No. I couldn't have died. I'm still on the ship.

Maybe not everyone was dead. If she could find the captain, maybe an engineer, they might still be alive, they could help.

She turned over a body to make sure it was not that of the captain, but the face she did not recognize at all. And she turned over another, and did not recognize his face either.

These were not their uniforms. None of these people were on the crew, how could that be?

Now I remember . . . there was an explosion. They froze the computers and boarded.

Pirates? No, the Republic. Sheela gasped when the memories suddenly returned.

She turned and looked at the doors down the hallway, and saw the one with the number 17 painted over it. Besides the door she broke apart moments ago, this was the only door that remained open.

"Guard this with your life," the main in uniform said. Sheela had no intention of doing so, they weren't being paid enough. Just drop the cargo off at the rendezvous over Europa and it will be an easy paycheck. There's no way the Republic will attack a neutral cargo vessel, unless, of course, someone found out about the shipment. And waylaid them over Mars.

Why didn't she escape? Sheela looked out the windows—yes, the terraformed Martian landscape was miles below, drawing closer—prime escape distance. She strode down the hallway, and found her feet carried her around the ship as soon as she thought of the destination. B-Wing—all escape pods launched. Main Deck—all escape pods launched. Engine Room—all escape pods launched. Were there any others?

"Tal-50?" Sheela asked, addressing the computer. Her voice was unlike her, but she expected it. Yet it was not deep and bellowing so much as it was . . . seething?

The computer beeped into the intercom. "System compromised. Backup systems at minimum. Subject unrecognized, please identify yourself."

"Sheela Santhanam, Chief Medical Officer."

"Bioscanners unavailable. Voice unrecognized. Please give confirmation code."

"Four-five-three-eight-two-dha-six," Sheela said. Odd, she could never remember that code when she needed it.

"Confirmed. How can I help you?"

"Are there any escape pods left, anywhere on the ship?"

"All escape pods have launched or malfunctioned."

Malfunctioned? That was right. When everyone fled, all the escape pods in her block filled up, so she rushed down the hall to B Wing, only to find that the last pod was unresponsive.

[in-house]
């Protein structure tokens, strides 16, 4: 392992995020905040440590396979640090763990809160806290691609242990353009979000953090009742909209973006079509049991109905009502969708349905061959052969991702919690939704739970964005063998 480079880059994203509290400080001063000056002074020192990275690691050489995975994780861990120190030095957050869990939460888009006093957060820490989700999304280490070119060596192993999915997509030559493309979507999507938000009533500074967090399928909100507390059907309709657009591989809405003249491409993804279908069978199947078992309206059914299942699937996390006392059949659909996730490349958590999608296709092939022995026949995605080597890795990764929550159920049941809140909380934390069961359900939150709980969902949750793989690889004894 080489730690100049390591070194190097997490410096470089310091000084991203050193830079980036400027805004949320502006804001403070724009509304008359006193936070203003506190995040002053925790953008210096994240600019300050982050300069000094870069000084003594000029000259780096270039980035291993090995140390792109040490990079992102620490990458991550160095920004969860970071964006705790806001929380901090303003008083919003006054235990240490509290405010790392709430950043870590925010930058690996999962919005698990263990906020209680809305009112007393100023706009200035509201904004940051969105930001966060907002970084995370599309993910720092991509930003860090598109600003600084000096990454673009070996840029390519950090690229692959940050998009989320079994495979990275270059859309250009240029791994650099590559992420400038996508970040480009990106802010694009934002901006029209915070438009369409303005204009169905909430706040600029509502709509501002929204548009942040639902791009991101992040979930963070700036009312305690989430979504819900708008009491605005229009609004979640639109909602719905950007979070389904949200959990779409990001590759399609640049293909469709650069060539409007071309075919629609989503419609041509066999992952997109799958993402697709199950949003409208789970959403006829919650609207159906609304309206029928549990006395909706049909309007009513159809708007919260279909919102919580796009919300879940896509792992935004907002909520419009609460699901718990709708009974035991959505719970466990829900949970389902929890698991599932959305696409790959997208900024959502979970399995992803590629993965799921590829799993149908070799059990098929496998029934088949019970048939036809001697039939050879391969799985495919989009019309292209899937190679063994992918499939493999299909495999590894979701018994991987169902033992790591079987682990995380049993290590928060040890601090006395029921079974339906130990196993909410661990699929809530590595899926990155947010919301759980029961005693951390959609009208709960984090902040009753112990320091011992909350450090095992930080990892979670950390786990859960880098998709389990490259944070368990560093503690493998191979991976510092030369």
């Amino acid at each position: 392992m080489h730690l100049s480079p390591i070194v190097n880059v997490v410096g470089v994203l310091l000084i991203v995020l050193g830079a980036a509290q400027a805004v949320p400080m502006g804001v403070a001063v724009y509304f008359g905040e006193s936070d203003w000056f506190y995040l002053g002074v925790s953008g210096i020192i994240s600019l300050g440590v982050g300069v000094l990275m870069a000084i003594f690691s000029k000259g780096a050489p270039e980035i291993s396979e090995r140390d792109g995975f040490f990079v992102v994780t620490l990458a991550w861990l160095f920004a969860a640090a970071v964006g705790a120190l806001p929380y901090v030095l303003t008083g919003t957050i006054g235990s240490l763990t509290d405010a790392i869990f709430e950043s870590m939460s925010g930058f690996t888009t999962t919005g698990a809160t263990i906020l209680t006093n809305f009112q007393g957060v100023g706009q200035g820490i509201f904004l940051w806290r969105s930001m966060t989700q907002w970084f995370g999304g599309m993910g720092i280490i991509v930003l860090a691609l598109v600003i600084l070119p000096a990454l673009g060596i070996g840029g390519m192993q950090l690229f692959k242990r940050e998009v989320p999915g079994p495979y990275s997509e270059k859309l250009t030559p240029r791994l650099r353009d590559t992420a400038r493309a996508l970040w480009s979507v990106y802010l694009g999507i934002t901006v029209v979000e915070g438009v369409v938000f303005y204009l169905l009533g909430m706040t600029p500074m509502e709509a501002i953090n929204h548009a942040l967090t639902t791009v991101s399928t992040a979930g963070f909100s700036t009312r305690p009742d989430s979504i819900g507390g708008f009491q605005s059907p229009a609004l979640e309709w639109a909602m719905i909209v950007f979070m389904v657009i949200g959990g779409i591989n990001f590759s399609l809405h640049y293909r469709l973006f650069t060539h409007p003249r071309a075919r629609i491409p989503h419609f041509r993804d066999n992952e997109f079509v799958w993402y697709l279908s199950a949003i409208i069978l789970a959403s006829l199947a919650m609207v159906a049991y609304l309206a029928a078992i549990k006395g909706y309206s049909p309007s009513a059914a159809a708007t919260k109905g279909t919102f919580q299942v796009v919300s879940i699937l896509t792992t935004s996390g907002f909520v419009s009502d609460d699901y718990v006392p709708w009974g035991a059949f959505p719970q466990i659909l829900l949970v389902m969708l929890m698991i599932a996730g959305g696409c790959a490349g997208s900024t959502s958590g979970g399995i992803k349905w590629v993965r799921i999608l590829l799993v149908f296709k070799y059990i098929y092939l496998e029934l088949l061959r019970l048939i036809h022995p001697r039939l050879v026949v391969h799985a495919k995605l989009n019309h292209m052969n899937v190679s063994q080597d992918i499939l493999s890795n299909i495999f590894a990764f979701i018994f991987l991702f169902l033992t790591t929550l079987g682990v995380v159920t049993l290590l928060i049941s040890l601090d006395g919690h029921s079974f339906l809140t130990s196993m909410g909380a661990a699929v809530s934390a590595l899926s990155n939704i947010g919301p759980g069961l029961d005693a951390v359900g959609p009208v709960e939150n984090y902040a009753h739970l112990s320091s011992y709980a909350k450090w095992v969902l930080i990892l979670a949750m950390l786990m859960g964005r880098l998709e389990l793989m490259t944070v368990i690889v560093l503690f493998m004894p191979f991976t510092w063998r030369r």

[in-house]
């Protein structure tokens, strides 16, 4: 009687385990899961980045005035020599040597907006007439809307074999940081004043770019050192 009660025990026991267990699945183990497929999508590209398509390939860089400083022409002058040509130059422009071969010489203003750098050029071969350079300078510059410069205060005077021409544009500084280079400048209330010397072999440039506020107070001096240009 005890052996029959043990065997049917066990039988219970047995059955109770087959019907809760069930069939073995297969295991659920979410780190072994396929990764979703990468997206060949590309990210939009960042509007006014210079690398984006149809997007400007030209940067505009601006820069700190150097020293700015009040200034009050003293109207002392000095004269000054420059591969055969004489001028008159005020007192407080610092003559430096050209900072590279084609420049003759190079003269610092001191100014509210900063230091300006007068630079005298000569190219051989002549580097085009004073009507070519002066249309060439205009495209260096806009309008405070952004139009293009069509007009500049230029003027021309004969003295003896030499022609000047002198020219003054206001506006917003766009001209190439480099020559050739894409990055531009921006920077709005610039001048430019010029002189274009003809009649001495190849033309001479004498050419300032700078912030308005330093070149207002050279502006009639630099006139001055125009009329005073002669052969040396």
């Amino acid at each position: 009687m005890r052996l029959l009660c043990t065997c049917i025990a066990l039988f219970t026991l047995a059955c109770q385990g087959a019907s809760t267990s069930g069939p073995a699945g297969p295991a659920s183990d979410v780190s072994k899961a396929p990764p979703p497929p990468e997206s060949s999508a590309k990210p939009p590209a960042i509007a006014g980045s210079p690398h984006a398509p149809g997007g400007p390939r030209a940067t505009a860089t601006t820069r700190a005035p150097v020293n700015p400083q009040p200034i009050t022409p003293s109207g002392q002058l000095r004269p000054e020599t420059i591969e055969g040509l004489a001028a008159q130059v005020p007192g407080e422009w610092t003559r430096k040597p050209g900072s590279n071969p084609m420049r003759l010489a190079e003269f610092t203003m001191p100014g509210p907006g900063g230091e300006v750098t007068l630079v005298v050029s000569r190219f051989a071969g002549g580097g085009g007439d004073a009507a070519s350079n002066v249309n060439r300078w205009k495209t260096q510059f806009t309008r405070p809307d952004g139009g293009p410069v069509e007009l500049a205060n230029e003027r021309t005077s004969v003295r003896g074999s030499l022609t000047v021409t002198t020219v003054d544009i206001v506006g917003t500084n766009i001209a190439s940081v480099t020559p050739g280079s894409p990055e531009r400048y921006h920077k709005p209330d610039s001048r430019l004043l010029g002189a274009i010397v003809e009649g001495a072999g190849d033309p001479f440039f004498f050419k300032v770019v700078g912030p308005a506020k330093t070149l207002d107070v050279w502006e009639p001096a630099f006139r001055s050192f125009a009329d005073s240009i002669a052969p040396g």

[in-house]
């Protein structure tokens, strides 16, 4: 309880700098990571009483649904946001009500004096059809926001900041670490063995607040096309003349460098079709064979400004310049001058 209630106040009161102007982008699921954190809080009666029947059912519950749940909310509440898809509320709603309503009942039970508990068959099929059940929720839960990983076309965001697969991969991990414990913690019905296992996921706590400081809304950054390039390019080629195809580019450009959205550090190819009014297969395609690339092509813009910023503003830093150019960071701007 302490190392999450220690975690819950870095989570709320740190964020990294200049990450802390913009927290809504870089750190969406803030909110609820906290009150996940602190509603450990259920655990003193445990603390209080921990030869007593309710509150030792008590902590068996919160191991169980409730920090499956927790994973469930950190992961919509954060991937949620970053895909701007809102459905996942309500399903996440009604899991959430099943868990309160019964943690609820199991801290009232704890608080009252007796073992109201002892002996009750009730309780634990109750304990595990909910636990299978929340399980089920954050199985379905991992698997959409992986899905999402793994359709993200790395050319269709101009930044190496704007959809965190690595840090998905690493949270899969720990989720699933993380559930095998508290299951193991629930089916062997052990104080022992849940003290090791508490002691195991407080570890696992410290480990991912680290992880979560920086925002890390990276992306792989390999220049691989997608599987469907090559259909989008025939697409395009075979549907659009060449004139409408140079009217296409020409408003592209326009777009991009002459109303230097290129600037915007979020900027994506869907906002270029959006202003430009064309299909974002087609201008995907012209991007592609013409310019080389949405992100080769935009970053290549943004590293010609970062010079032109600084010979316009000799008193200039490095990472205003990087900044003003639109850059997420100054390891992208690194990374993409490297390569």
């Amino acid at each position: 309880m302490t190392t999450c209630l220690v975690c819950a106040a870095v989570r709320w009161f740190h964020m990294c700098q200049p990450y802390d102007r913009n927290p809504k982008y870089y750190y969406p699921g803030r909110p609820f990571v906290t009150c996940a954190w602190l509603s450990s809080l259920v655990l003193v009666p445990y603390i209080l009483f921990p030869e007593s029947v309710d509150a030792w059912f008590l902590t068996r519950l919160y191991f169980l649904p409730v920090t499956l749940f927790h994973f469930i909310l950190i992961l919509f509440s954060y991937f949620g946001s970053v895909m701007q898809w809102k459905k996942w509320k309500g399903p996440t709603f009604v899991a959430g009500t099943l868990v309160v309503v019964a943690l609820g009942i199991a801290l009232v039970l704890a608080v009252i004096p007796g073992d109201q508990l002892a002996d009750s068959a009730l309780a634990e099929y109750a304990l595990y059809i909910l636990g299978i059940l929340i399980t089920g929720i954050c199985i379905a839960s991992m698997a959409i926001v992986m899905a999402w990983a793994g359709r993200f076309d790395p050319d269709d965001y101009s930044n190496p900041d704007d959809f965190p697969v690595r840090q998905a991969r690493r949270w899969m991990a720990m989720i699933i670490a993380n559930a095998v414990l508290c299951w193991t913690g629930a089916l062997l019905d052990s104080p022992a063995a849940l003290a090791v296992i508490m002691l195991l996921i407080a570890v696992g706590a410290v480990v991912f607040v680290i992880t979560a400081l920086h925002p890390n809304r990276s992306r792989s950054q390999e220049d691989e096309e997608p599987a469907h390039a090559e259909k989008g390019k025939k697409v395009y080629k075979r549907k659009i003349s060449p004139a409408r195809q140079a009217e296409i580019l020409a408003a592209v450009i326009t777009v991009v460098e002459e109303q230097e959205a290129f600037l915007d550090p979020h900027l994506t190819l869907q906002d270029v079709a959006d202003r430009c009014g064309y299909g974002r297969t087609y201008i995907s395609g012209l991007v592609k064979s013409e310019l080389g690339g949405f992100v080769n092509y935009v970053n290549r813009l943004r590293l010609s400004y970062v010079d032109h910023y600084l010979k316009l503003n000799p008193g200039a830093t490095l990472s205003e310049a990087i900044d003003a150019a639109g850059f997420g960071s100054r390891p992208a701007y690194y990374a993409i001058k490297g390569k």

And then what did she do? B wing was near the first floor of the Cargo Deck, so she ran there to hide, and noticed that the door to bay 17 was wide open.

There was the large metal crate. The military men hooked it up to the ship's security systems, so it was unlocked with the door. If they were to drag this crate out of here, maybe she could hide in it and. She opened it up.

Inside, standing eight feet tall, was a red draconic alien being, with its chest flayed open and all its insides emptied out.

I thought my heart would stop. I almost assumed the government had found alien life.

But it did not look like it had been cut open for an autopsy. It looked like it was opened up naturally, like there was a hinge in its back and all the ribs—which reached the full length of the abdomen—stuck out like fingers ready to grab hold. The space inside was like a mucus-drenched pocket of skin, not like the cavity of an empty cadaver, and there were pockets to the side, two running down either leg near where there should have been bone, and two to its side, reaching up into the arms.

Footsteps. Sheela whirled. The soldiers were already here.

"Sir, there's someone still in here, and the package is opened." The soldier spoke into his radio in English, but Sheela knew enough of the language to understand. The men behind him raised their guns but the soldier held up his hand, waiting.

I didn't know what to do. I never know what to do in these situations. I'm a medic, not a soldier.

The soldier's hand came down, and the men opened fire. Bullets flew, striking Sheela everywhere about her body—he leg was shattered, her gut pierced, and the exit wounds left chunks of her backside over the beast behind her.